The chief thing about a miser isn’t that he’s rich, or that it’s only about money. Misers are unhappy. They deny everyone their wealth, starting with themselves. There’s a word for the condition a miser lives in. It’s called misery. Scrooge is quite correctly described as sad, weird, funny; as his nephew points out, the only one hurt by all his crabbing is himself. Our lives reflect this and it’s seldom money- it might be patience, or good humor, or our love, or– ahem– our writing talent, but we hold it back and don’t share it enough.
And we need to change. Your heroes need to change- why else are people reading your novella? Many wise online coaches have written about conflict, but Dickens gives us a more detailed map of the how and when. Here is where the spirits come in. You might call them muses.
A Reader’s Progress- Scrooge’s Character Grows
Marley comes to warn Scrooge and his principal impact is based on fear. Scrooge needs to be jogged out of his complacent habits, convinced there are consequences to his actions beyond what he can see, and forced to consider that he must change. The fear is important, but alone it’s not enough. As soon as Marley leaves, the miser is trying to settle back into his old ways, muttering “humbug” again. But he is still off-balance and open to-
- The Ghost of Christmas Past whose chief influence is to fill him with regret. Seeing that he was once happy, and that he used to respond more kindly to people around him, Scrooge becomes truly sad (not miserable, which for a miser is just a form of self-pity). He tells the spirit he can bear it no longer- she has scraped him out like a gourd. Based only on regret for his mistakes, though, Scrooge will not change- he pushes down the cap over the spirit’s light to get rid of it. For more progress in his arc, Scrooge needs-
- The Ghost of Christmas Present, who shows him happiness and gives him desire. There’s a Chinese proverb that speaks of how sorrow hollows you like a man creating a pot. Now you can contain more joy. Scrooge sees others making merry despite much less wealth than he possesses and comes to desire that happiness again. If left here, he probably wouldn’t be quite so crabby, for a while, but it’s still not enough. Scrooge must be pushed that final step to action by-
- The Ghost of Christmas Future, who doesn’t simply terrify him but gives Scrooge a sense of consequence. Misers like us mortals are not only selfish, or rather we’re selfish in part because we can’t see for sure the best thing to do with our talents. Easy to say how stupid it is for an old man to hoard money- but remember, Scrooge doesn’t think he is a miser. None of us do. By seeing his future, Scrooge realizes his choices matter. He could make the wrong one. He has been so far. His fate and Tiny Tim’s are linked: and in the event of death, the boy has nothing to fear, whereas Scrooge… that’s not just fear, it’s an impetus to act.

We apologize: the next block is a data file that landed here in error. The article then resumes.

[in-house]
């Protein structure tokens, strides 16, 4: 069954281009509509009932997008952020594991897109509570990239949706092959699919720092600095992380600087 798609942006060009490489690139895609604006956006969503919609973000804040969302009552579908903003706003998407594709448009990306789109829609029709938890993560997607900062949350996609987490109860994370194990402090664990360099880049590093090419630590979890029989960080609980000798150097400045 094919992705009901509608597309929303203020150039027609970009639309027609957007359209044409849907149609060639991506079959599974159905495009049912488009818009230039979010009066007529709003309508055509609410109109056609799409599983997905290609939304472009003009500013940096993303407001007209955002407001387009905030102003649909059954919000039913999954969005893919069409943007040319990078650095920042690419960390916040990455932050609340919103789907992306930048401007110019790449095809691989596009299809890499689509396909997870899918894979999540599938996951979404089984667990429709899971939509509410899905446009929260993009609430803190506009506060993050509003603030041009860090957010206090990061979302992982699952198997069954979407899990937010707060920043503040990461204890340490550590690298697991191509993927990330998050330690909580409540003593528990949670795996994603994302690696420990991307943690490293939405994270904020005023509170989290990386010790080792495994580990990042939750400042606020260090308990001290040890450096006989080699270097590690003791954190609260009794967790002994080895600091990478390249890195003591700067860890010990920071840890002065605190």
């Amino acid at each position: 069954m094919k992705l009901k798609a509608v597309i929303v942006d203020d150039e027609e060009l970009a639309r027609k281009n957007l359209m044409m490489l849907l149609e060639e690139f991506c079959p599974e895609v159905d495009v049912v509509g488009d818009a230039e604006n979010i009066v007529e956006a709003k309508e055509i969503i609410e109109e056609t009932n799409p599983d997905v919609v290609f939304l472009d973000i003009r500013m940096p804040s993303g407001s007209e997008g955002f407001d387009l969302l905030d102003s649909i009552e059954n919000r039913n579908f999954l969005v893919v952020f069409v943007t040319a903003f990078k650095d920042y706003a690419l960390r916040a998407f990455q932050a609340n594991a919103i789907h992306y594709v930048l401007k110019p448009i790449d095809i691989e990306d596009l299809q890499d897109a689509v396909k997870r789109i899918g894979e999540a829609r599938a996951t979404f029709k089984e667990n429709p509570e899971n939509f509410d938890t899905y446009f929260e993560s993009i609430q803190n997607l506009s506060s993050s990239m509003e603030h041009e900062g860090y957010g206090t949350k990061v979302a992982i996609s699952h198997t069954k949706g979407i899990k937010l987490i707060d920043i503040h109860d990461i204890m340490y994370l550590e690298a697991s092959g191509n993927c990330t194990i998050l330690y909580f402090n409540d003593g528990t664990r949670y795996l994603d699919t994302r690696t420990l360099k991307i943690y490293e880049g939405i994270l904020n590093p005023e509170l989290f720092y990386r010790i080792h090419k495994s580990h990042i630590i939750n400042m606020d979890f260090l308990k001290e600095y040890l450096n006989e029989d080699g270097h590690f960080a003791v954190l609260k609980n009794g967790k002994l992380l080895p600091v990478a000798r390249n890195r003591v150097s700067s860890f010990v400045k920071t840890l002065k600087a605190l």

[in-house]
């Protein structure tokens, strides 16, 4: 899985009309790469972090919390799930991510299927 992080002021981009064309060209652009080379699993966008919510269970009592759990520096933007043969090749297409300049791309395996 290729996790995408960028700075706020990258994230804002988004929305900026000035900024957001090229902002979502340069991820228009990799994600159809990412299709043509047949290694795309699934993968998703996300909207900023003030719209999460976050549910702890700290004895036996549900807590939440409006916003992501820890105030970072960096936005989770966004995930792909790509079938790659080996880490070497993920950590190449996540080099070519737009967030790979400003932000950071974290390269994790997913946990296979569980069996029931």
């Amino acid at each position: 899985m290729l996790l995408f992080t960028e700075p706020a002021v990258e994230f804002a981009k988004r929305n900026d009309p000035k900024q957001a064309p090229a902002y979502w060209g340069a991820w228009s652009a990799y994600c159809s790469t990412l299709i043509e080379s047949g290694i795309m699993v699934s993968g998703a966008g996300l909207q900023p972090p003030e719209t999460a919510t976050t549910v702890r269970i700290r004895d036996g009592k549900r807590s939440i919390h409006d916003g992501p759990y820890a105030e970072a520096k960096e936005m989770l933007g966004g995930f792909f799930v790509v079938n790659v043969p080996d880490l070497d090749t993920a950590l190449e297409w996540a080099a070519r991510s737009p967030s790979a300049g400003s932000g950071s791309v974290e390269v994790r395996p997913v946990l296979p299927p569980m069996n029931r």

If a man gave away all his money but had not changed inside, it would be about as effective as a knight in my tales defeating a dragon without effort. Scrooge on Christmas Day has become “light as a feather, as giddy as a schoolgirl”. He is an imp– speaking in riddles to the boy outside his window, sending the turkey anonymously to Bob Cratchit. He is unafraid to appear a fool; he knows he has already been one. He understands it’s important to use his money, not to be known for doing so. He is exchanging his treasures here for those in heaven. Just one more remarkable feature of Dickens’ writing, that he so clearly points to a moral and religious purpose without using the G-word (even in vain). Scrooge accomplishes a transformation of character that the world has responded to across all media for sixteen decades. We know, deep down, who he’s talking to.
The 19th Century Indie
Dickens did here what all us authors, writers, chroniclers want to do with our work. More than readers liking the story, more than loving it, he changed how people lived. Did you know:
* He wrote Christmas Carol as Plan B? His original idea was to pen a political tract, urging Parliament to do more to help the poor, and children, etc. He decided that a parable about Christmas would be better. I don’t think he was wrong.
* His tale brought us not just Scrooge, but “Merry Christmas” itself! In Dickens’ day there was still some Puritan in England’s make-up, believing that celebration and liberality were wrong. He was out to change that, and he did.
* He finished the work in less than six weeks, with a deadline (Christmas 1842) looming over his head as pressure. The spirits were with him.
* He elected to self-publish! Took a percentage-royalty instead of flat fee. And he didn’t do that well on it- the book’s popularity was almost immediate but his returns weren’t as great as he’d hoped. Public readings (early video!) and reprintings eventually made up the gap (but Dickens was already well-off). He did the slow-burn!
* Dickens also spear-headed the blasphemous idea that you could publish longer tales, like his other novels, in shorter formats released as serials. Hmmm…. and by making each chapter so cheap (just a ha’penny or so) even the masses could afford to buy a copy.
So, the more things change. And if Dickens was prefiguring so many of our publication choices, we might want to take his writing style to heart as well. Check any article about the history of Christmas Carol to see the impact his tale had on the world: other great writers heaping praise and vowing to give generously, factory owners reduced to tears or closing shop for Christmas after seeing the play. Face it, you got to get a piece of this.